“Outer space” is one of those things you know when you see it. The sky is dark and quiet, with no air to sustain life. But just where space begins is hard to say — there’s no single definition that’s accepted by one and all.
In the last century, the National Advisory Committee for Aeronautics — the forerunner to NASA — said that space begins 50 miles up. At that altitude, the air pressure is only about a hundred-thousandth of the pressure at sea level. NASA and the Air Force have used that definition to award astronaut wings, beginning with the pilots of the X-15 rocketship in the 1960s.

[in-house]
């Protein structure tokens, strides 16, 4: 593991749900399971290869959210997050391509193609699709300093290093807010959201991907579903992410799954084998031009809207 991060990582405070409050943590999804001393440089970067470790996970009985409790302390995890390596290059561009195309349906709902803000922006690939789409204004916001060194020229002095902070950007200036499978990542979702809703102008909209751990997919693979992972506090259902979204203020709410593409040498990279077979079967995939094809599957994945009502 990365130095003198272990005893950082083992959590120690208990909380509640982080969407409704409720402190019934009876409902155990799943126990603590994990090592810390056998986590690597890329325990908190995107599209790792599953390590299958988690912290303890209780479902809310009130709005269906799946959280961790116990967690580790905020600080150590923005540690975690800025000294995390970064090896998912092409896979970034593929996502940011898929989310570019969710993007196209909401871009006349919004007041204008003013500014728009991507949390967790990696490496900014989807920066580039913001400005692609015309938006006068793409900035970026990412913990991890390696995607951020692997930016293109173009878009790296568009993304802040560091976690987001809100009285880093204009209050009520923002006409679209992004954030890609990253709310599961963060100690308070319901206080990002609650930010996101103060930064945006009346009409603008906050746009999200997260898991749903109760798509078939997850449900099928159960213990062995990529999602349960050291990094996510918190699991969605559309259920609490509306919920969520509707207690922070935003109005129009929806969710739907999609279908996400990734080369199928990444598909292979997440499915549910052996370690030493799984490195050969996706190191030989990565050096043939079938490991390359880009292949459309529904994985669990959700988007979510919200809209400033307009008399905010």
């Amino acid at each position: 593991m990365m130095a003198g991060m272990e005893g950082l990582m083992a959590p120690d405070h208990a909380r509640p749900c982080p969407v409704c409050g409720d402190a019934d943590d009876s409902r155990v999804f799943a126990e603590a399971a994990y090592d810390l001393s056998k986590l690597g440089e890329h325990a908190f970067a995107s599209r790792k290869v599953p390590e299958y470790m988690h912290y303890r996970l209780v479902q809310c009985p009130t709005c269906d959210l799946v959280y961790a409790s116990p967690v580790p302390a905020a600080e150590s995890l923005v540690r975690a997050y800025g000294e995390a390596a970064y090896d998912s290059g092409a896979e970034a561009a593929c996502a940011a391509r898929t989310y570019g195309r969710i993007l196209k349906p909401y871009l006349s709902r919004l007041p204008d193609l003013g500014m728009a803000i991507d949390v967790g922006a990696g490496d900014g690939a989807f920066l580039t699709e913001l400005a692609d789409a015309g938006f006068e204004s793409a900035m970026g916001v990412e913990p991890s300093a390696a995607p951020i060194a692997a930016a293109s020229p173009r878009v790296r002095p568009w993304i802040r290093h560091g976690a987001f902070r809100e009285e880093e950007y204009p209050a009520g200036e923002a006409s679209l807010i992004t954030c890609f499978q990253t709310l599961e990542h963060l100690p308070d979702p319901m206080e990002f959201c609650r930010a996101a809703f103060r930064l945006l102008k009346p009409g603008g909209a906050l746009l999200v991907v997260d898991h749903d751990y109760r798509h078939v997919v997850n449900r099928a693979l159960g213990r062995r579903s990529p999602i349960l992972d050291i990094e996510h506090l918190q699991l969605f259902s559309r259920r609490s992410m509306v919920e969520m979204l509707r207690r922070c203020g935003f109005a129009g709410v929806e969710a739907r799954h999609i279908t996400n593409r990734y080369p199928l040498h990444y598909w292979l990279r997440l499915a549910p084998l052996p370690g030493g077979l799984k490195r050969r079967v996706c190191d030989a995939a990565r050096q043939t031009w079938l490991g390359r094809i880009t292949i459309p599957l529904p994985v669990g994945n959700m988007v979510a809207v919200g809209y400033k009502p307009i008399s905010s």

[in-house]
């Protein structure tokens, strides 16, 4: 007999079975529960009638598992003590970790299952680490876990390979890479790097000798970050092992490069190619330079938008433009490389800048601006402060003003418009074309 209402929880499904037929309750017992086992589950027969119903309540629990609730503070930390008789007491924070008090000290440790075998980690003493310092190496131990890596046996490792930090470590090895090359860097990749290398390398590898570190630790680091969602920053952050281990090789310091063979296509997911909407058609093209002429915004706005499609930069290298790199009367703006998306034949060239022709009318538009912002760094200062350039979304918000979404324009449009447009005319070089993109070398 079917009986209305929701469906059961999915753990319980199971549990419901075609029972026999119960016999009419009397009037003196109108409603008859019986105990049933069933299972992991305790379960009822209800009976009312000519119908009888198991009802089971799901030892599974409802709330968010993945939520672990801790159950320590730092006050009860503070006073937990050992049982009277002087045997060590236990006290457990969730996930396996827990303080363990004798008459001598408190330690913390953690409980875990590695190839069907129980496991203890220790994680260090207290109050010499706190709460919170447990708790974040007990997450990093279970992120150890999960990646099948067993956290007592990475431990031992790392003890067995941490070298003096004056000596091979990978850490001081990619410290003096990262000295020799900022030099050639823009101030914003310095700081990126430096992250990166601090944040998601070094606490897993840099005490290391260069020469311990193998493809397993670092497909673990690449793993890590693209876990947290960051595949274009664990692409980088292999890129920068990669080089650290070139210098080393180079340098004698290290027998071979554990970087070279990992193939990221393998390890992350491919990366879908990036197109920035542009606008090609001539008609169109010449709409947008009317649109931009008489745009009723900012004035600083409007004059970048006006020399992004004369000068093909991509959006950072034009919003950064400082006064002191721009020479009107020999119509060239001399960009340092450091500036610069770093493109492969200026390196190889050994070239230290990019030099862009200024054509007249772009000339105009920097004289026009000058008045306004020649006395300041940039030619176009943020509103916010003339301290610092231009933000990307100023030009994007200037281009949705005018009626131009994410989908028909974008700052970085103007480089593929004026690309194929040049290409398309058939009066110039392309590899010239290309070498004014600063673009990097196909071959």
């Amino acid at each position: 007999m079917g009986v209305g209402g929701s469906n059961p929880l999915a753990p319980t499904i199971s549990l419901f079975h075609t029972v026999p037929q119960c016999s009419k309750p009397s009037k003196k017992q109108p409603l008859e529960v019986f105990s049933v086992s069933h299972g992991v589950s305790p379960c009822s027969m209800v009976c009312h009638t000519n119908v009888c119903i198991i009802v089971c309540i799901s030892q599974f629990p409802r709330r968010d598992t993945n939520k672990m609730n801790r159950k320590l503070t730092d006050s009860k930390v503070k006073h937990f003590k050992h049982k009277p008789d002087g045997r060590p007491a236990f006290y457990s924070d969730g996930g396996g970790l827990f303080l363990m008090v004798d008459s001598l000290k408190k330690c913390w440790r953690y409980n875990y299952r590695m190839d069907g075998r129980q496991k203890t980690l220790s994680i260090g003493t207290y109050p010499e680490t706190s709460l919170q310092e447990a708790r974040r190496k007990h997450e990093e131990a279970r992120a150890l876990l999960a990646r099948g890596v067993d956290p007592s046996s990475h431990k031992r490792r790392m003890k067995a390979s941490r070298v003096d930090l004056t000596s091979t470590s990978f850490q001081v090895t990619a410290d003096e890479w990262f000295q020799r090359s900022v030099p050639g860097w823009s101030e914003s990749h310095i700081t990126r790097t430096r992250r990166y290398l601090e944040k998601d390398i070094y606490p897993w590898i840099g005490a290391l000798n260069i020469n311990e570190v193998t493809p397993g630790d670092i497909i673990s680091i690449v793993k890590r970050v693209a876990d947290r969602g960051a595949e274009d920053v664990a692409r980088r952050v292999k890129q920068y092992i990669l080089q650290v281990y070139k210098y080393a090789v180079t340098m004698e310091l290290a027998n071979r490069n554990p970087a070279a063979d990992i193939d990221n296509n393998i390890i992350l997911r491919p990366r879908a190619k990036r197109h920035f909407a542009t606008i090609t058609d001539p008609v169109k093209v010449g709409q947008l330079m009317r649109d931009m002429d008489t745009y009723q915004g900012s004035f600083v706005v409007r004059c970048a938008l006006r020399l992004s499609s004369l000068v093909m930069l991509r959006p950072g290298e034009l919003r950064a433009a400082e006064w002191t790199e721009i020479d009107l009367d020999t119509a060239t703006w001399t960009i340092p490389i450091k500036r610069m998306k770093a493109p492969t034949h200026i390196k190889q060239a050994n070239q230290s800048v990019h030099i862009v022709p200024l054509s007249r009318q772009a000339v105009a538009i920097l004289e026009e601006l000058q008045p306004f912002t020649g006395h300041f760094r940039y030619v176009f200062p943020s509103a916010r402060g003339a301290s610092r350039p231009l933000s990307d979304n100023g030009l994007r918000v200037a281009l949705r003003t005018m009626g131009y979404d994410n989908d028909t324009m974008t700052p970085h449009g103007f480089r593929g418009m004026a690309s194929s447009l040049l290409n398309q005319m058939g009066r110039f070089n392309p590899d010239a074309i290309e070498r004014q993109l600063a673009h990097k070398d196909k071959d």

Later, Engineer Theodore von Karman devised a slightly higher altitude for where space begins: 100 kilometers — about 62 miles. At that altitude, the air pressure is just one-millionth of the pressure at sea level. In such thin air, a craft must move at orbital velocity to stay aloft.
That altitude became known as the Karman Line, and today it’s the most commonly used definition for the edge of space. Anything that stays below the line is an aircraft, while anything that goes above it is a spacecraft. More than 500 people have flown above the line, qualifying them as space travelers.
A few wisps of atmosphere extend far above the Karman Line — up to several thousand miles. The air is so thin, though, that it’s basically a vacuum — a region that, for most of us, would certainly qualify as “outer space.”
We’ll talk about why space is dark tomorrow.
Script by Damond Benningfield